That’s market-making at work. The stocks are liquid because these banks serve as the house and transact with everyone’s trades.
Through these trades, the banks profit from the bid / ask spread.
For example, a stock may show a bid and ask price of $10.00 / $10.05, which means that the bank is willing to buy it at $10.00 and sell it at $10.05. The spread of $0.05 is the profit per share. If the bank trades 10,000 shares, its profit from the spread would be $500.
Broadly speaking, there are two types of trading at the investment banks: agency trading vs. prop trading.
Agency trading is basically executing whatever trading orders that your clients want. You’re an “agent” for your client.
Prop trading is the type of trading where you’re using the banks’ own money to make whatever trades you think will be profitable. You’re making your own decisions about what you want to buy vs. sell.
Most S&T divisions have an Equities team that trades stocks, equity derivatives (i.e. stock options) as well as a Fixed Income team that trades interest rate products (i.e. treasury bills, government and corporate bonds, mortgages). Many banks have also grouped commodities and currencies trading under the Fixed Income umbrella as well.
Investment Management Division
The Investment Management Division does exactly what the name implies – it manages money & investments for its clients. Different banks may call this division different names, but they all do the same thing.
Private Wealth Management (PWM) manages investments for high-net-worth individuals, their families, and family offices, etc.
The bank will serve as these individuals’ personal financial advisor. Generally, these banks only accept clients with a liquid capital above some very large amount.
Asset Management is often more geared towards managing assets for institutions (i.e. corporations, pensions, etc.)
Representatives from the division will meet with their clients to understand their goals and needs. Based on clients’ preferences, they’ll develop customized portfolio strategies to help these clients achieve their goals (i.e. capital preservation for retirement vs. aggressive growth).
Through these divisions, clients can often access investment opportunities unavailable to the general public.
For example, Goldman has sometimes offered opportunities to invest in hot private tech companies to clients long before their IPO.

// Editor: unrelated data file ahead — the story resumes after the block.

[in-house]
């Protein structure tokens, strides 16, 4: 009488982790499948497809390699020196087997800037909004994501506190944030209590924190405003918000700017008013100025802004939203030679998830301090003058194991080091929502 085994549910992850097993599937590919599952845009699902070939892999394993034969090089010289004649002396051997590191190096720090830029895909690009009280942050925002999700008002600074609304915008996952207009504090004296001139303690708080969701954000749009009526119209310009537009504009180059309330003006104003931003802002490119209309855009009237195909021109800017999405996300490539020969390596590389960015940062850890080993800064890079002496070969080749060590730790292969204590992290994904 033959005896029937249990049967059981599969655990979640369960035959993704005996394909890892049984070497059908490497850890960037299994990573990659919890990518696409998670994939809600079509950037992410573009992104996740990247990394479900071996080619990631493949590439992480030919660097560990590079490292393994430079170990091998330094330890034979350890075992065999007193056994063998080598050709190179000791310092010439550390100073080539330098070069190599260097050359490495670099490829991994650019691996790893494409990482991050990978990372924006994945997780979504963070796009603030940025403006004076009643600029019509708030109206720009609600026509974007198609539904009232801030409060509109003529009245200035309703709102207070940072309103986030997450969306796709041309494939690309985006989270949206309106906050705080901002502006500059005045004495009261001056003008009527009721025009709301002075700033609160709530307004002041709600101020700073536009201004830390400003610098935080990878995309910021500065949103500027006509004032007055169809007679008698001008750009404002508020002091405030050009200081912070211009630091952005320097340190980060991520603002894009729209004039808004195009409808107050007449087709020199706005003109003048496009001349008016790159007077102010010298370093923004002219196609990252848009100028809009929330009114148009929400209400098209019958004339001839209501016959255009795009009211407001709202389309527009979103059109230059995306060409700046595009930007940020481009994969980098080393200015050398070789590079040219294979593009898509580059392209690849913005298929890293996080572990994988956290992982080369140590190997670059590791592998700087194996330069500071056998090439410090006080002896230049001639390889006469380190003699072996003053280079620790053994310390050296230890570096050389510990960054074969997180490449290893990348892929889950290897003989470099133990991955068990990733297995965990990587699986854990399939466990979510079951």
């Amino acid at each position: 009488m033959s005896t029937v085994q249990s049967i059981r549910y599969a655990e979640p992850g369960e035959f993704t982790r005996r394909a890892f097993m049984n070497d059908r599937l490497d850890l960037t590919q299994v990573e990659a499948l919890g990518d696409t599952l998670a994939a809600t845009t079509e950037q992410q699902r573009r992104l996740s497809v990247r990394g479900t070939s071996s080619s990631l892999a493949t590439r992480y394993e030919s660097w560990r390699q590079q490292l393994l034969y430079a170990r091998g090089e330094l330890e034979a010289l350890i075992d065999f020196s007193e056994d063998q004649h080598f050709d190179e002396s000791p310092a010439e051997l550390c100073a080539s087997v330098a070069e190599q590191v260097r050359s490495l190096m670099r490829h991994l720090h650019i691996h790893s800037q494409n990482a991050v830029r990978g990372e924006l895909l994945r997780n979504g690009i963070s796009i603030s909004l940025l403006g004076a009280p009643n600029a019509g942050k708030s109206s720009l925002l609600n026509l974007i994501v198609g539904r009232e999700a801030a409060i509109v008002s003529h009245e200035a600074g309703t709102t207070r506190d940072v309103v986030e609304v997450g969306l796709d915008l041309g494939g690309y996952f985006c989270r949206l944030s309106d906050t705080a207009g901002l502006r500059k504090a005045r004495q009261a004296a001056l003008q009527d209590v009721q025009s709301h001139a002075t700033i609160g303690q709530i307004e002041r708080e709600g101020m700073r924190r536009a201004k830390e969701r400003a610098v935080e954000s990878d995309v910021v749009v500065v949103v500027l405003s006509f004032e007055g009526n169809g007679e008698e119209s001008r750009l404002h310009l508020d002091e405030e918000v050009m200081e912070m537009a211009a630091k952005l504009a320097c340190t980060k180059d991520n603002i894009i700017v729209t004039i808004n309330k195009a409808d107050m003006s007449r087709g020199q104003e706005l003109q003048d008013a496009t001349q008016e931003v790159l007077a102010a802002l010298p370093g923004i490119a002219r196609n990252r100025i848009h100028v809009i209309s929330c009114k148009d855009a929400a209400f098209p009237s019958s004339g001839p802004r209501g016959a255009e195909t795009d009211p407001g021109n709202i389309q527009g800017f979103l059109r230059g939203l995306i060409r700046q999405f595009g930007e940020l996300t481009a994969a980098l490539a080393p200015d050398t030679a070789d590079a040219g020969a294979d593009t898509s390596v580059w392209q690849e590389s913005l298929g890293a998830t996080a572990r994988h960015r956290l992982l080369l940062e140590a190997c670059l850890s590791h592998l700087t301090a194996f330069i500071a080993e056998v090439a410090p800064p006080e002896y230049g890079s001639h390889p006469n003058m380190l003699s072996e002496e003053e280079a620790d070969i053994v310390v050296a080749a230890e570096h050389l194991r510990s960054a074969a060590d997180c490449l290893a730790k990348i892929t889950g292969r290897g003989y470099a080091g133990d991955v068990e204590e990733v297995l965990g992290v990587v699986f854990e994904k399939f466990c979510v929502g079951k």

Investment Research Division
The Investment Research Division conducts research on investment opportunities, distills the findings into reports and sells these publications to clients.
Many investors don’t have the resources available to conduct their own in-depth research, so the Research division fills an important knowledge gap by providing these investors with the resources they need to make an informed investment decision.
The Research division also benefits from the bank’s institutional relationships with the corporations so they have easy access to company management. Research analysts can call up the executives and ask them questions. It’s much harder to do that as a single investor.
Many banks’ Research division will have research teams covering different types of investment securities. Usually, the division will include Macro Research, Equity Research and Credit Research.
The Macro Research team keeps track of macroeconomic developments and relevant metrics (i.e. GDP, inflation, unemployment, population, etc) in various countries.
The Equity Research team conducts research on stocks and their underlying companies. These reports will often include a recommendation to buy / sell / hold and a 12-month price target.
Similar to the Equity Research team, Credit Research also involves researching the underlying companies, but they’ll focus primarily on the debt investors as opposed to the equity investors. Credit Research is more concerned with whether the companies can repay their debt than the growth prospects of the business.
Within Equity and Credit Research, there are different teams covering different sectors. They do that because the clients want the research analysts to be subject experts on whatever they’re covering. And it’s much easier for someone to be an expert on one sector than on every single sector.